The N.C. General Assembly finally adjourned for the year on Aug. 20. It was a session that ran much longer than anticipated and probably featured more intraparty squabbling among Republicans than most observers would have guessed. In the end though, lawmakers left Raleigh after tackling several high-profile items.
One of the biggest issues on their agenda heading into this so-called “short session” was increasing teacher pay in North Carolina. There were competing plans from the governor, Senate and House, which differed over how much to increase educator salaries and how to go about paying for those raises.
Ultimately, a compromise was reached to boost teacher compensation in the state, though the final proposal was still met with skepticism by many detractors and will likely continue to be a point of contention.
The other seemingly “must-do” item on the priority list for this year was to formulate a response to February’s coal ash spill in the Dan River. Passing such a proposal proved more complicated than expected, however.
House and Senate leaders went back and forth for weeks on a plan and for a time it seemed as if the General Assembly might actually adjourn without any action on coal ash. But in the waning hours of this year’s session, all sides finally struck a compromise that will begin removing coal ash from unlined pits across the state.
Of course, the budget dominated headlines for a large part of session, especially as the beginning of a new fiscal year on July 1 came and went without much progress on budgetary adjustments. The budget approved by the General Assembly in 2013 remained in place, so there was no threat of a government shutdown, but in even-numbered years lawmakers return to Raleigh to make course corrections to the state’s two-year spending plan.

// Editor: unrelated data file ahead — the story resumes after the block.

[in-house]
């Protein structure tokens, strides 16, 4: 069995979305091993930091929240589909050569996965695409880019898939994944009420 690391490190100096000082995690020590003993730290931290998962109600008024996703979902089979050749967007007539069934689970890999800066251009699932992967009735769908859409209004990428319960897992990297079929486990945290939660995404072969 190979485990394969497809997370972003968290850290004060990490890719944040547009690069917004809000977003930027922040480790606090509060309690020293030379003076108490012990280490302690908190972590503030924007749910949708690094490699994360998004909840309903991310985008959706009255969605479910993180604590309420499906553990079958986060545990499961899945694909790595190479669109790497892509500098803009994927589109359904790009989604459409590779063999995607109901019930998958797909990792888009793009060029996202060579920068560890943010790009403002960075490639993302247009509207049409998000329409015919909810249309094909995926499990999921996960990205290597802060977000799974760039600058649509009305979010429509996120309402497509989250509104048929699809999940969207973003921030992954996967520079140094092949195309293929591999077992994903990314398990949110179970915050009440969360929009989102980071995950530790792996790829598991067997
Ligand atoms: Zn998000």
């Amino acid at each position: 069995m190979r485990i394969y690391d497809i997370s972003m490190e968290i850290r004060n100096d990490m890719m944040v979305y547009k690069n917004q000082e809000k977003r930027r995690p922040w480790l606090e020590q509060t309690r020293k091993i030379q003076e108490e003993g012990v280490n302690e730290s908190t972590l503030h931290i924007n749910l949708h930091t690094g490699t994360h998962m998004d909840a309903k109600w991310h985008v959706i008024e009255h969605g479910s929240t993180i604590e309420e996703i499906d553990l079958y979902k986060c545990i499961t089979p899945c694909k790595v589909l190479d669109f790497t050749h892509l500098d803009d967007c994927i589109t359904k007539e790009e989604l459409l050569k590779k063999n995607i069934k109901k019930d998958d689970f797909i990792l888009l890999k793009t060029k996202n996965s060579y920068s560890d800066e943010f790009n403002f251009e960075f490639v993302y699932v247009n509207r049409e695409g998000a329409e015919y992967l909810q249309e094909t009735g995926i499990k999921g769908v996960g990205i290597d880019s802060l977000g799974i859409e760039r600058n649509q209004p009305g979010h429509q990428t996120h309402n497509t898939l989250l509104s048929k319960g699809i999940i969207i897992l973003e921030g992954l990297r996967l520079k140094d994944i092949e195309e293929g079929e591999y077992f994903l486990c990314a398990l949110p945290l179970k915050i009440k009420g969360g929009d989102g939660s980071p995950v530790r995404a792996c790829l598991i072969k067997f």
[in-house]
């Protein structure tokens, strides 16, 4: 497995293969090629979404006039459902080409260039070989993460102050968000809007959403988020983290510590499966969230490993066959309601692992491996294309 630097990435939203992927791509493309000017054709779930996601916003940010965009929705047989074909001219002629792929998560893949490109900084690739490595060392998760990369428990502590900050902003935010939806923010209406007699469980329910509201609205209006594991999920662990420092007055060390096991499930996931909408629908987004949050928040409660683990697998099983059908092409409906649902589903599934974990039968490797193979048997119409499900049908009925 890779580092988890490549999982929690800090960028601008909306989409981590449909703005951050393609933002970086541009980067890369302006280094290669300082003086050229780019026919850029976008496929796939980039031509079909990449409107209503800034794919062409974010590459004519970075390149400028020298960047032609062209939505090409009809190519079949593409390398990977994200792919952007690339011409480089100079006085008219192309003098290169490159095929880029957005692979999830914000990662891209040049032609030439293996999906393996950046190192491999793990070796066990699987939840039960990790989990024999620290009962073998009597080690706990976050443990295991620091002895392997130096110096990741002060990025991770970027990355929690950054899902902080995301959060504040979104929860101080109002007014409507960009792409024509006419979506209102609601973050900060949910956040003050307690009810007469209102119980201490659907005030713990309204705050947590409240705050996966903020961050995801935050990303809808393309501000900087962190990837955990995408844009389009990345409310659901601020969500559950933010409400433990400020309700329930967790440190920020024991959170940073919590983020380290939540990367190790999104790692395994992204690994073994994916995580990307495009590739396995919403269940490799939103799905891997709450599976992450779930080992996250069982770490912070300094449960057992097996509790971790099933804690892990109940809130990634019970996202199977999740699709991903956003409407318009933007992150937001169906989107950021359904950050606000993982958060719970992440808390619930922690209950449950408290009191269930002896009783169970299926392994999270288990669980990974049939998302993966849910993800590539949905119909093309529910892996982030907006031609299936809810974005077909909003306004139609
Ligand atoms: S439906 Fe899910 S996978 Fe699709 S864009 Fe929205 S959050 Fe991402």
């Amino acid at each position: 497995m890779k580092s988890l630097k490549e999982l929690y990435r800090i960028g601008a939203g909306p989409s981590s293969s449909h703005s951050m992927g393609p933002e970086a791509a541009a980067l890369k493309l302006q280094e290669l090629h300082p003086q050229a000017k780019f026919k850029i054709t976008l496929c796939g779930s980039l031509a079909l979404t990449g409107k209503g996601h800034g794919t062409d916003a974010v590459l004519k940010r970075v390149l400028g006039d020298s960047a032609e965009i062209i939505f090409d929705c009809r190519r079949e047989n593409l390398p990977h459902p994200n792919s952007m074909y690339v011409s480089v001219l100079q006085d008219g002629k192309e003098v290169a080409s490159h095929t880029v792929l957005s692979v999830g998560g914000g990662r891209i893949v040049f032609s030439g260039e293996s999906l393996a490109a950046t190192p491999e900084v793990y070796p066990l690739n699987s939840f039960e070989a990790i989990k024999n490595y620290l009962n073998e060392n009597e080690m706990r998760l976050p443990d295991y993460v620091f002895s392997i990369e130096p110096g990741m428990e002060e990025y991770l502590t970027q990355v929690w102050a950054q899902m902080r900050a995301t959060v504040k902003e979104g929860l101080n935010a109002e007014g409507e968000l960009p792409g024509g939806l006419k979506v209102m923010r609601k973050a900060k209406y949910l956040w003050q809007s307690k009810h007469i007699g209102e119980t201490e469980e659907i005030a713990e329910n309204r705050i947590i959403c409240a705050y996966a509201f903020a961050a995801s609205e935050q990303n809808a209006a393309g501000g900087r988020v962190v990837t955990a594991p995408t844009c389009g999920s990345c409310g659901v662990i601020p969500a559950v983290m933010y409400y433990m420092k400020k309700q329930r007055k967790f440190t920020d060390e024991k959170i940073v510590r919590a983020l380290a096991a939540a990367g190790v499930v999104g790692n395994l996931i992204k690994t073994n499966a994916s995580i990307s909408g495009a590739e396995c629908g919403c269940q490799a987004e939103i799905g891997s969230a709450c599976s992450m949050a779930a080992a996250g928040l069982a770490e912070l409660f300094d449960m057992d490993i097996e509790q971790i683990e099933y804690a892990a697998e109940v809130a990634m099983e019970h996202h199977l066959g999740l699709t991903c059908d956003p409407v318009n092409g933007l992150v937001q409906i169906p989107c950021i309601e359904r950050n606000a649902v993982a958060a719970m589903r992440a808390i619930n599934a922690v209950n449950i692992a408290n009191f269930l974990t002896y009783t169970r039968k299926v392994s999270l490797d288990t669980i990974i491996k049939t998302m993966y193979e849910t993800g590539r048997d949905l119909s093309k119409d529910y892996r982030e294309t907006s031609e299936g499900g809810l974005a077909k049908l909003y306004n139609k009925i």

Debate over the budget this year became heated at times, with GOP leaders in the Senate and Republican Gov. Pat McCrory publicly sparring over that chamber’s proposal. In fact, McCrory even threatened to veto the Senate’s budget at one point during the process.
It’s not often you see leaders from the same party engage in such public disagreements, but sometimes when one party controls both the legislative and executive branches it can reveal interesting turf battles and personality clashes. In the end, a deal was reached and a budget bill was sent to the governor on Aug. 2, a month after their original deadline.
Legislative leaders also hoped to take up Medicaid reform during this year’s session, but those ambitions proved too lofty and reform discussions were shelved for a later date.
With session finally over, lawmakers can return to their districts and hit the campaign trail in advance of this November’s election, where all 170 seats in the General Assembly will be on the ballot.
As the debate shifts from the legislative building in Raleigh to campaign stops across the state, it will now be up to the voters to determine how legislative leaders handled their work this session and if the policies enacted will prove popular with North Carolinians.
That’s the beauty of our democracy. Lawmakers can pass bills and debate the important issues facing our state, but it’s ultimately up to the voters to decide which direction to move North Carolina.
Brent Laurenz is executive director of the N.C. Center for Voter Education and a contributor to TheVoterUpdate.com. He can be contacted at firstname.lastname@example.org.